(9)

The load-deflection relations of each beam element are expressed as:

$$\left[ {\begin{array}{*{20}c} {f_{i} } \\ {m_{i} } \\ \end{array} } \right] = \left[ {\begin{array}{*{20}c} {12} & { - 6} \\ { - 6} & 4 \\ \end{array} } \right]\left[ {\begin{array}{*{20}c} {\delta_{i} } \\ {\alpha_{i} } \\ \end{array} } \right] + \frac{{p_{i} }}{30}\left[ {\begin{array}{*{20}c} {36} & { - 3} \\ { - 3} & 4 \\ \end{array} } \right]\left[ {\begin{array}{*{20}c} {\delta_{i} } \\ {\alpha_{i} } \\ \end{array} } \right] + \frac{{p_{i}^{2} }}{6300}\left[ {\begin{array}{*{20}c} { - 9} & {4.5} \\ {4.5} & { - 11} \\ \end{array} } \right]\left[ {\begin{array}{*{20}c} {\delta_{i} } \\ {\alpha_{i} } \\ \end{array} } \right],$$

(10)

$$\lambda_{i} = \frac{{t^{2} p_{i} }}{12} - \frac{1}{60}\left[ {\begin{array}{*{20}c} {\delta_{i} } & {\alpha_{i} } \\ \end{array} } \right]\left[ {\begin{array}{*{20}c} {36} & { - 3} \\ { - 3} & 4 \\ \end{array} } \right]\left[ {\begin{array}{*{20}c} {\delta_{i} } \\ {\alpha_{i} } \\ \end{array} } \right] - \frac{{p_{i} }}{6300}\left[ {\begin{array}{*{20}c} {\delta_{i} } & {\alpha_{i} } \\ \end{array} } \right]\left[ {\begin{array}{*{20}c} { - 9} & {4.5} \\ {4.5} & { - 11} \\ \end{array} } \right]\left[ {\begin{array}{*{20}c} {\delta_{i} } \\ {\alpha_{i} } \\ \end{array} } \right],$$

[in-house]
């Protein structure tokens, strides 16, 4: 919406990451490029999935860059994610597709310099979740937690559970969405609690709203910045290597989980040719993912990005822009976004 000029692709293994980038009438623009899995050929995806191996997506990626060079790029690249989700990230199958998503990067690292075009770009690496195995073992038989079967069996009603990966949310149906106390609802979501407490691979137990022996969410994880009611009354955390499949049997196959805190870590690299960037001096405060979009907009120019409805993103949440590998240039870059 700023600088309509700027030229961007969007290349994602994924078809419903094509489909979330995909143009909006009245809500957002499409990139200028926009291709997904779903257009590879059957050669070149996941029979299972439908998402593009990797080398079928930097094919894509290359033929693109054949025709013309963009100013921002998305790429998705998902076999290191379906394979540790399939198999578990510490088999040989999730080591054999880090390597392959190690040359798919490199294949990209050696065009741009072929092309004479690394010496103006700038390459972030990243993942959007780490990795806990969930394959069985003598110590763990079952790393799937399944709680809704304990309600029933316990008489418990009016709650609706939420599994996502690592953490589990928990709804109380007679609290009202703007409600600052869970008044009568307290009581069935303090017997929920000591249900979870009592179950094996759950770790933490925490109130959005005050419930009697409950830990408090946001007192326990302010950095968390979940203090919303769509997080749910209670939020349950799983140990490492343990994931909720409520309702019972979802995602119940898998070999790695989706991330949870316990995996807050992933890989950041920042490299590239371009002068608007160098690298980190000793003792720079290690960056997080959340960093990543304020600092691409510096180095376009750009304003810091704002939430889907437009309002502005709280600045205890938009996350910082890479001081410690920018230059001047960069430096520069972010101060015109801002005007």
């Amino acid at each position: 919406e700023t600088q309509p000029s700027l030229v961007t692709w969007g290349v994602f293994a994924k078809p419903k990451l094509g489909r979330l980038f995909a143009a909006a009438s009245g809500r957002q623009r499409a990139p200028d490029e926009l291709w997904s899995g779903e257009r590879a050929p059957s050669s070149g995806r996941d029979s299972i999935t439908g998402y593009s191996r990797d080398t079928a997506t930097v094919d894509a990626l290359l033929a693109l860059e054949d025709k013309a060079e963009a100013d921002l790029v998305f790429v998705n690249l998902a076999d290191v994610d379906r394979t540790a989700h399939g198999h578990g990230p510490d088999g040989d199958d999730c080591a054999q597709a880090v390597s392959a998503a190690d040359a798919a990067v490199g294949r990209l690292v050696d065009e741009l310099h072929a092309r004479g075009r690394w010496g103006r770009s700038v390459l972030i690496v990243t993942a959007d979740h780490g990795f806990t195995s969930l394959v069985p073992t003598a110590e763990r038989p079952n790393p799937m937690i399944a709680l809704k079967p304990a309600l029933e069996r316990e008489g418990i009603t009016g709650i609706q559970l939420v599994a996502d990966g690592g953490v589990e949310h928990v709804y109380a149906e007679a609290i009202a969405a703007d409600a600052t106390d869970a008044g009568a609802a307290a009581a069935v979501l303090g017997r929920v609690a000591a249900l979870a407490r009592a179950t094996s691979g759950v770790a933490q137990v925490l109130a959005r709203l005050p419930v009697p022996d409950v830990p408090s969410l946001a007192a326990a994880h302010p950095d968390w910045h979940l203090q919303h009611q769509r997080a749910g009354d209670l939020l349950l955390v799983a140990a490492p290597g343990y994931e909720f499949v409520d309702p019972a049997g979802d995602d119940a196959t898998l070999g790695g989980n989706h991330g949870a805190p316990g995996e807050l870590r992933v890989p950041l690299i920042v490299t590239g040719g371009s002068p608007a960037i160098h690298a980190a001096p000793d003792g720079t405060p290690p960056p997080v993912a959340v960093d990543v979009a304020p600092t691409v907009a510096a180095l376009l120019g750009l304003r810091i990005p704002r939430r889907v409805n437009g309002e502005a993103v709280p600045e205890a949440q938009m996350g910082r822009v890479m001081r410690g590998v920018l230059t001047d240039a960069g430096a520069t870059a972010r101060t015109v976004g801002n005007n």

(11)

where *t* is the normalized width of the beam.

Since the fixed-guided compliant beam is divided into *N* beam elements, we have 3*N* element equations. In this case, static balancing equations need to be supplemented. The static balancing equation of the *i*th element with respect to its previous element is formulated as follows:

$$\left[ {\begin{array}{*{20}c} {f_{i - 1}^{^{\prime}} } \\ {p_{i - 1}^{^{\prime}} } \\ {m_{i - 1}^{^{\prime}} } \\ \end{array} } \right] = \left[ {\begin{array}{*{20}c} 1 & 0 & 0 \\ 0 & 1 & 0 \\ {1 + \lambda_{i} } & { - \delta_{i} } & 1 \\ \end{array} } \right]\left[ {\begin{array}{*{20}c} {f_{i} } \\ {p_{i} } \\ {m_{i} } \\ \end{array} } \right].$$

(12)

Because the *i*th element goes through a rigid body rotation \({\alpha }_{i-1}\) with the deflection of the (*i*−1)th element, we have

$$\left[ {\begin{array}{*{20}c} {f_{i - 1} } \\ {p_{i - 1} } \\ {m_{i - 1} } \\ \end{array} } \right] = \left[ {\begin{array}{*{20}c} {\cos \alpha_{i - 1} } & {\sin \alpha_{i - 1} } & 0 \\ { - \sin \alpha_{i - 1} } & {\cos \alpha_{i - 1} } & 0 \\ 0 & 0 & 1 \\ \end{array} } \right]\left[ {\begin{array}{*{20}c} {f_{i - 1}^{^{\prime}} } \\ {p_{i - 1}^{^{\prime}} } \\ {m_{i - 1}^{^{\prime}} } \\ \end{array} } \right].$$

(13)

Since the local coordinate frame of the first element coincides with the global coordinate frame of the beam, then we have

$$p_{1} = p_{o} ,f_{1} = f_{o} ,m_{N} = m_{o} .$$

(14)